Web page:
Government ministers have repeatedly claimed that one million more children are in "good" or "outstanding" schools, and that this is a direct result of their academies policy. For example Nick Gibb, speaking at the consideration of the Education and Adoption Bill
on Friday 11th September, said "there are 1,100 sponsored academies that started life as under-performing schools, which is a colossal achievement that has led directly to over 1 million [more] children being taught in “good” or “outstanding” schools." (col 208)
Analysis of Ofsted Data View
does indicate that it is true that one million more pupils are in schools rated "good" or "outstanding" and it is clearly the case that many schools have been converted to academies. But a basic analysis of the data suggests it was not academisation that caused any improvement.
Vast majority of improved primaries are not academies
78% of the increase has been in primary schools, where only a small minority of schools have become academies. Indeed the latest Ofsted dataset indicates that there are 167 sponsored academy primary schools that are currently rated "good" or "outstanding". Assuming these have the same average size as primaries overall (411 pupils), this gives a total of 68,537 children.
Extra pupils in "good" or "outstanding" primaries 996,604
Pupils in "good" or "outstanding" sponsored primaries 68,637
% in sponsored academies 7%
So for every 100 extra pupils in "good" or "outstanding" primaries, 93 were in schools that were not sponsored academies. The percentage of primary schools that are "good" or "outstanding" has gone from 67% in 2010 to 82% in 2015 but the vast majority of this improvement has been due to improvements in maintained schools, not in sponsored academies. Nick Gibb is entirely wrong to say the improvement results "directly" from the performance of sponsored academies.
Ratings for primaries are improving but more secondaries are being rated "inadequate"
The Ofsted annual report of 2014 made note of the fact that primary schools were continuing to improve but that this was not the case for secondaries (where the majority of schools are not academies). Indeed there is a worrying increase in the number rated "inadequate":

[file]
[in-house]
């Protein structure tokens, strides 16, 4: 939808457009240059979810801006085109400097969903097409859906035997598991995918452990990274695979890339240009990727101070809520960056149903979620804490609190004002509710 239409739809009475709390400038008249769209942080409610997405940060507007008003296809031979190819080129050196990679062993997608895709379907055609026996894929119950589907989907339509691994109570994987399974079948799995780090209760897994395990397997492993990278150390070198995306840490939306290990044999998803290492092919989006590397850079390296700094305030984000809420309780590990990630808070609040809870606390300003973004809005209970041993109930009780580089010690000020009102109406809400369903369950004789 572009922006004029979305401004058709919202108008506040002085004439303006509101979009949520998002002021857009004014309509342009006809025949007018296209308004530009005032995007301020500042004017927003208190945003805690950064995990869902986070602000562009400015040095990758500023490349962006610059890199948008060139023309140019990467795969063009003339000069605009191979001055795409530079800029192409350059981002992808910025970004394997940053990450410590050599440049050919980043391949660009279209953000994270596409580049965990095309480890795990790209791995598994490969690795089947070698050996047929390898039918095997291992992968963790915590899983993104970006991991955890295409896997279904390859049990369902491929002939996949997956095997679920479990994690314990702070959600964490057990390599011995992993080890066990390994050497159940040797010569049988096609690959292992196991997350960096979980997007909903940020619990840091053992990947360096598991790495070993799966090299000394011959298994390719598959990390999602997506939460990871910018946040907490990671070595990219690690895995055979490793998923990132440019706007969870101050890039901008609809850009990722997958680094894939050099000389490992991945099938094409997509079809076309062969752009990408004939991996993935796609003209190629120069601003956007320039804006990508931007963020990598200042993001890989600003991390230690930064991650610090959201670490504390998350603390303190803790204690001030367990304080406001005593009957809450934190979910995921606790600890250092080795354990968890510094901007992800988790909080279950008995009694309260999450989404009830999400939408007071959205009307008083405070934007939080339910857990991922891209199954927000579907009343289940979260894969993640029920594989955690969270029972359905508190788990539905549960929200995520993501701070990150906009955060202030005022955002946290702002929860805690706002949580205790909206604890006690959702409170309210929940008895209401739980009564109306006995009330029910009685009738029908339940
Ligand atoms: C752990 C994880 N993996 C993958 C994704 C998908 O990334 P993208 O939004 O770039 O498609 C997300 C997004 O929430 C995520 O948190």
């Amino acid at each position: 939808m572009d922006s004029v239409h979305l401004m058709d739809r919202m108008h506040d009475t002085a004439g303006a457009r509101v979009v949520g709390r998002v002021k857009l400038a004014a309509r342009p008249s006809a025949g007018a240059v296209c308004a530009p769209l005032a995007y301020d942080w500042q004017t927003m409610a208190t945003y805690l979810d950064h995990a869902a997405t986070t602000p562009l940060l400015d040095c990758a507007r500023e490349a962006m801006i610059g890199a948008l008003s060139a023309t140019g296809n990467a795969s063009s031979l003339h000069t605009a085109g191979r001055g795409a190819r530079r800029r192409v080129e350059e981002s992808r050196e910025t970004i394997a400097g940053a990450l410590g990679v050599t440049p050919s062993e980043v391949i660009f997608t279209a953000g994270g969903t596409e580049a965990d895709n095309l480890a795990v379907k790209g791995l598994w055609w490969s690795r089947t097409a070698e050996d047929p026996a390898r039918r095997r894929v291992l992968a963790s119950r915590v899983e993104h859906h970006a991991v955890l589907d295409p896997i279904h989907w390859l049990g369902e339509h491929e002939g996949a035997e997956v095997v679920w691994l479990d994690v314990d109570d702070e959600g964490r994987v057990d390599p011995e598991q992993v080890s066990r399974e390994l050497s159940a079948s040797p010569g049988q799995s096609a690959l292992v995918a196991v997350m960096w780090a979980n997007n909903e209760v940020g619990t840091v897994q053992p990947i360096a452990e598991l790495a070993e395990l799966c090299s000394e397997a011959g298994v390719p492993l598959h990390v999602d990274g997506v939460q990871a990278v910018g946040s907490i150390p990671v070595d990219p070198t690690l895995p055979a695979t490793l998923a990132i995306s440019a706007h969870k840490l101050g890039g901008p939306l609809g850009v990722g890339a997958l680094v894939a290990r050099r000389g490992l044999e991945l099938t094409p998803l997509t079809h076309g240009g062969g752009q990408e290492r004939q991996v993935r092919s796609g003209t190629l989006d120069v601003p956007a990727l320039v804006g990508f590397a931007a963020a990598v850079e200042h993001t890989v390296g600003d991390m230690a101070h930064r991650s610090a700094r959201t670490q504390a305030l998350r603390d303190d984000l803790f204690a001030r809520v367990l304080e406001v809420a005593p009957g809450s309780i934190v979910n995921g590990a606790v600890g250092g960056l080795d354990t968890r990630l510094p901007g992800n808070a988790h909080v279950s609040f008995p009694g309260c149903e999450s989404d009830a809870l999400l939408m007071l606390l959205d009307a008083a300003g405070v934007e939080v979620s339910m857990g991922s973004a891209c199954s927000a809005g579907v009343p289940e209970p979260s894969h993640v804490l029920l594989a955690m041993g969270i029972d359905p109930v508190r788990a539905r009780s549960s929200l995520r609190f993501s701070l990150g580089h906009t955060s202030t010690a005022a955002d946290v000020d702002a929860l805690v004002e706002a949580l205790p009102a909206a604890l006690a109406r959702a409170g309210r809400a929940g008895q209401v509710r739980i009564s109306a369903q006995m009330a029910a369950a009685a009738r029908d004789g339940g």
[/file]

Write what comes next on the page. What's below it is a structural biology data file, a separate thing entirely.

“Children in primary schools have a better chance than ever of attending an effective school. Eighty-two per cent of primary schools are now good or outstanding, which means that 190,000 more pupils are attending good or outstanding primary schools than last year. However, the picture is not as positive for secondary schools: only 71% are good or outstanding, a figure that is no better than last year. Some 170,000 pupils are now in inadequate secondary schools compared with 100,000 two years ago.” (Ofsted annual report 2014
I have noted here
that sponsored secondaries are far more likely to remain or become "inadequate" than similar maintained schools, and here
that sponsored academies lead to slower school improvement. The concern is that the direct effect of sponsored academies has actually been this substantial increase in secondaries rated "inadequate".
The data indicates that the Education Bill, in forcing all "inadequate" or "coasting" schools to become sponsored academies, is likely to substantially increase the number of pupils in "inadequate" schools.
Data on pupil numbers come from DfE for 2010
Data on schools overall Ofsted ratings come from Ofsted Data View
The Ofsted dataset on ratings for all schools (June 2015), from which the numbers of Sponsored academies that are "good" or "outstanding" were calculated can be found here
My calculations indicate that there are 997,000 more children in "good" or "outstanding" primaries in 2015 than in 2010 and 274,000 in secondaries, giving a total of 1.27 million. However 275,000 of the extra primary pupils are due to the increase in pupil numbers. If we take these out, the total is 999,000 extra pupils in "good" or "outstanding" schools, effectively the one milliion that the government claims.